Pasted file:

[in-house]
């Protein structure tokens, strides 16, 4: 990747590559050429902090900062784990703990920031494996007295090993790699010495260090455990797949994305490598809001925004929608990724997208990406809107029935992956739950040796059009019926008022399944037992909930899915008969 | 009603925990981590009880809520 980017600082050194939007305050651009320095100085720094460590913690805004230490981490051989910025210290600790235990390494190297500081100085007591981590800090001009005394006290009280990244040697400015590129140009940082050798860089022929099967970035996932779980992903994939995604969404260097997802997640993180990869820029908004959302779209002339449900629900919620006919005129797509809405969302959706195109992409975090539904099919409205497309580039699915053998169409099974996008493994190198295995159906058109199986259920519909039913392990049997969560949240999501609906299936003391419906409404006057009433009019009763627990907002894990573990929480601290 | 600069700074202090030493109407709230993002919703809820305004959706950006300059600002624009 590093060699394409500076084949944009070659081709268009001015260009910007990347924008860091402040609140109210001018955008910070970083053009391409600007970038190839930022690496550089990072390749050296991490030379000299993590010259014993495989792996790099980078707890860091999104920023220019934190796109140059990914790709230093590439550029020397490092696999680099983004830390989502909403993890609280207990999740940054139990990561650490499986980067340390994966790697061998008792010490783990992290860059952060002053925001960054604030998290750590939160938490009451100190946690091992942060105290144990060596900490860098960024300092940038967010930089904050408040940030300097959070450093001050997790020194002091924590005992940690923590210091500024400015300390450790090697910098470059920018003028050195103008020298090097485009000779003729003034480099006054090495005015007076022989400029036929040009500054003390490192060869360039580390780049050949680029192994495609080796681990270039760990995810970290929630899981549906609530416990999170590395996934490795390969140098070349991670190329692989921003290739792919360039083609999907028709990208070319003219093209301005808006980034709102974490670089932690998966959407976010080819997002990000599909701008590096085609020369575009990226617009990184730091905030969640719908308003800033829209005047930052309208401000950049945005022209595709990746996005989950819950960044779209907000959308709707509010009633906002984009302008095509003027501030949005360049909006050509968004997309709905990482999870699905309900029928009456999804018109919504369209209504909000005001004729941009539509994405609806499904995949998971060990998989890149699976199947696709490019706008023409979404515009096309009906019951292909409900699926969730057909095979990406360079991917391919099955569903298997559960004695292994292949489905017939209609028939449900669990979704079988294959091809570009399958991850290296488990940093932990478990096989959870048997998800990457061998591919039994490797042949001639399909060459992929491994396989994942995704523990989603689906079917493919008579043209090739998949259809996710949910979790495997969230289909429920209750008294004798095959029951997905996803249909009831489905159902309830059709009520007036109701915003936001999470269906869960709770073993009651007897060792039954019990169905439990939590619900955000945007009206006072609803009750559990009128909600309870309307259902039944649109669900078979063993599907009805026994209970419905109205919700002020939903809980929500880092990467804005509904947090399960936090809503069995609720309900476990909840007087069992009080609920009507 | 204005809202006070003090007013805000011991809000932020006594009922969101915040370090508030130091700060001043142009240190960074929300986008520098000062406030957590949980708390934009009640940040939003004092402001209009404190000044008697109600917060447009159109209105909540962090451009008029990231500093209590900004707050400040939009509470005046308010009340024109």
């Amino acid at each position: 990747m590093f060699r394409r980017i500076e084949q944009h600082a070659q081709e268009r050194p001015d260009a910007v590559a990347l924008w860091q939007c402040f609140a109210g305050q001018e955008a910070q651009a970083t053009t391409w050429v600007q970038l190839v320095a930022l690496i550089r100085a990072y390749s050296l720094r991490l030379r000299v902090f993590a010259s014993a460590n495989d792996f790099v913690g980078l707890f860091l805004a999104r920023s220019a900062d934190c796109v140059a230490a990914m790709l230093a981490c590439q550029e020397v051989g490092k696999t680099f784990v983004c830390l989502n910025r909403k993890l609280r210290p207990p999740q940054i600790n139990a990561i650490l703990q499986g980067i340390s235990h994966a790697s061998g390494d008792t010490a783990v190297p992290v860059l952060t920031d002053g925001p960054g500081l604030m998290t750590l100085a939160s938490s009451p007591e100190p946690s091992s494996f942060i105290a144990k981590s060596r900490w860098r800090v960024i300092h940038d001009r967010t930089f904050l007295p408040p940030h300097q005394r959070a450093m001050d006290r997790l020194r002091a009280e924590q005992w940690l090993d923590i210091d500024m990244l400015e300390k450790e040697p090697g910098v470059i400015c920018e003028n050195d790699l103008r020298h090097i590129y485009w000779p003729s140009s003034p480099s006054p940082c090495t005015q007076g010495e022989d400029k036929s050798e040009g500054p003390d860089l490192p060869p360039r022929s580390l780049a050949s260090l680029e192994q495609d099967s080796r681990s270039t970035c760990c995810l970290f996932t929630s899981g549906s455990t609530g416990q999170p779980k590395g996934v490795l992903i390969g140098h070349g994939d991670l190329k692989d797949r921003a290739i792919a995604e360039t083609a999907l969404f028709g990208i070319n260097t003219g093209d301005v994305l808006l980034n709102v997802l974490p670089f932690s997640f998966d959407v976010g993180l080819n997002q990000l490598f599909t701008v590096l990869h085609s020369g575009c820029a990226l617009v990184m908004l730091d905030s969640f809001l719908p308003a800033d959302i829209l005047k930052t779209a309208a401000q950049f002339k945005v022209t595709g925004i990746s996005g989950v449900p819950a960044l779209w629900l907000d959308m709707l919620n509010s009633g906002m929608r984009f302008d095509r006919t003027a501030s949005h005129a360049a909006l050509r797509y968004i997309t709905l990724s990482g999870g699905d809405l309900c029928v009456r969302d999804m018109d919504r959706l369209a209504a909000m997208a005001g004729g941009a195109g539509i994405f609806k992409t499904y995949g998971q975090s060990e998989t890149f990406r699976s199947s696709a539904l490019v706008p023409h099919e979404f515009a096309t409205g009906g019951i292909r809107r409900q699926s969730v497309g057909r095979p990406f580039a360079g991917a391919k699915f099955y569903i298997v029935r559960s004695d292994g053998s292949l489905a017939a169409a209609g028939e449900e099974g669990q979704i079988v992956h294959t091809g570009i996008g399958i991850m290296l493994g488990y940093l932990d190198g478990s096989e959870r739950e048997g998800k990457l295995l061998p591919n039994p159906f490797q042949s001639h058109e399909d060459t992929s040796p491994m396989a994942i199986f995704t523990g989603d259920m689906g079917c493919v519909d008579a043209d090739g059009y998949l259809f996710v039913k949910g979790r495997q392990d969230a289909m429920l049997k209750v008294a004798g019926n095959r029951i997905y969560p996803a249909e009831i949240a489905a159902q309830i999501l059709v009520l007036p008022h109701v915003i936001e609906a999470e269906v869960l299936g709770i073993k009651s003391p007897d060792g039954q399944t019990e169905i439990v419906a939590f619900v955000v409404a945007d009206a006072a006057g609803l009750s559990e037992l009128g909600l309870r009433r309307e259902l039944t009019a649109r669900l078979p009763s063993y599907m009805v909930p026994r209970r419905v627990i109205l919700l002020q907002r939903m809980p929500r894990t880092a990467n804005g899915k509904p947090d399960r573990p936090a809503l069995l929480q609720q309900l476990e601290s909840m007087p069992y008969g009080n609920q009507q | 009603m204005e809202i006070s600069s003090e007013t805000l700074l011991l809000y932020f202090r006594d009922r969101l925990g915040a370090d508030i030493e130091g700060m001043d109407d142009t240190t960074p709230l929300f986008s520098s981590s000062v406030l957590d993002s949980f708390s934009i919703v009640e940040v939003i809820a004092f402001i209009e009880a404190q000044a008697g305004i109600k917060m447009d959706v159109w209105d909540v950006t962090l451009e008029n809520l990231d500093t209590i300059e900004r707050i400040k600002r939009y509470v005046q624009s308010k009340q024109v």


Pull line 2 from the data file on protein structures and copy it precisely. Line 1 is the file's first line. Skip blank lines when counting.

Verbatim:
């Protein structure tokens, strides 16, 4: 990747590559050429902090900062784990703990920031494996007295090993790699010495260090455990797949994305490598809001925004929608990724997208990406809107029935992956739950040796059009019926008022399944037992909930899915008969 | 009603925990981590009880809520 980017600082050194939007305050651009320095100085720094460590913690805004230490981490051989910025210290600790235990390494190297500081100085007591981590800090001009005394006290009280990244040697400015590129140009940082050798860089022929099967970035996932779980992903994939995604969404260097997802997640993180990869820029908004959302779209002339449900629900919620006919005129797509809405969302959706195109992409975090539904099919409205497309580039699915053998169409099974996008493994190198295995159906058109199986259920519909039913392990049997969560949240999501609906299936003391419906409404006057009433009019009763627990907002894990573990929480601290 | 600069700074202090030493109407709230993002919703809820305004959706950006300059600002624009 590093060699394409500076084949944009070659081709268009001015260009910007990347924008860091402040609140109210001018955008910070970083053009391409600007970038190839930022690496550089990072390749050296991490030379000299993590010259014993495989792996790099980078707890860091999104920023220019934190796109140059990914790709230093590439550029020397490092696999680099983004830390989502909403993890609280207990999740940054139990990561650490499986980067340390994966790697061998008792010490783990992290860059952060002053925001960054604030998290750590939160938490009451100190946690091992942060105290144990060596900490860098960024300092940038967010930089904050408040940030300097959070450093001050997790020194002091924590005992940690923590210091500024400015300390450790090697910098470059920018003028050195103008020298090097485009000779003729003034480099006054090495005015007076022989400029036929040009500054003390490192060869360039580390780049050949680029192994495609080796681990270039760990995810970290929630899981549906609530416990999170590395996934490795390969140098070349991670190329692989921003290739792919360039083609999907028709990208070319003219093209301005808006980034709102974490670089932690998966959407976010080819997002990000599909701008590096085609020369575009990226617009990184730091905030969640719908308003800033829209005047930052309208401000950049945005022209595709990746996005989950819950960044779209907000959308709707509010009633906002984009302008095509003027501030949005360049909006050509968004997309709905990482999870699905309900029928009456999804018109919504369209209504909000005001004729941009539509994405609806499904995949998971060990998989890149699976199947696709490019706008023409979404515009096309009906019951292909409900699926969730057909095979990406360079991917391919099955569903298997559960004695292994292949489905017939209609028939449900669990979704079988294959091809570009399958991850290296488990940093932990478990096989959870048997998800990457061998591919039994490797042949001639399909060459992929491994396989994942995704523990989603689906079917493919008579043209090739998949259809996710949910979790495997969230289909429920209750008294004798095959029951997905996803249909009831489905159902309830059709009520007036109701915003936001999470269906869960709770073993009651007897060792039954019990169905439990939590619900955000945007009206006072609803009750559990009128909600309870309307259902039944649109669900078979063993599907009805026994209970419905109205919700002020939903809980929500880092990467804005509904947090399960936090809503069995609720309900476990909840007087069992009080609920009507 | 204005809202006070003090007013805000011991809000932020006594009922969101915040370090508030130091700060001043142009240190960074929300986008520098000062406030957590949980708390934009009640940040939003004092402001209009404190000044008697109600917060447009159109209105909540962090451009008029990231500093209590900004707050400040939009509470005046308010009340024109």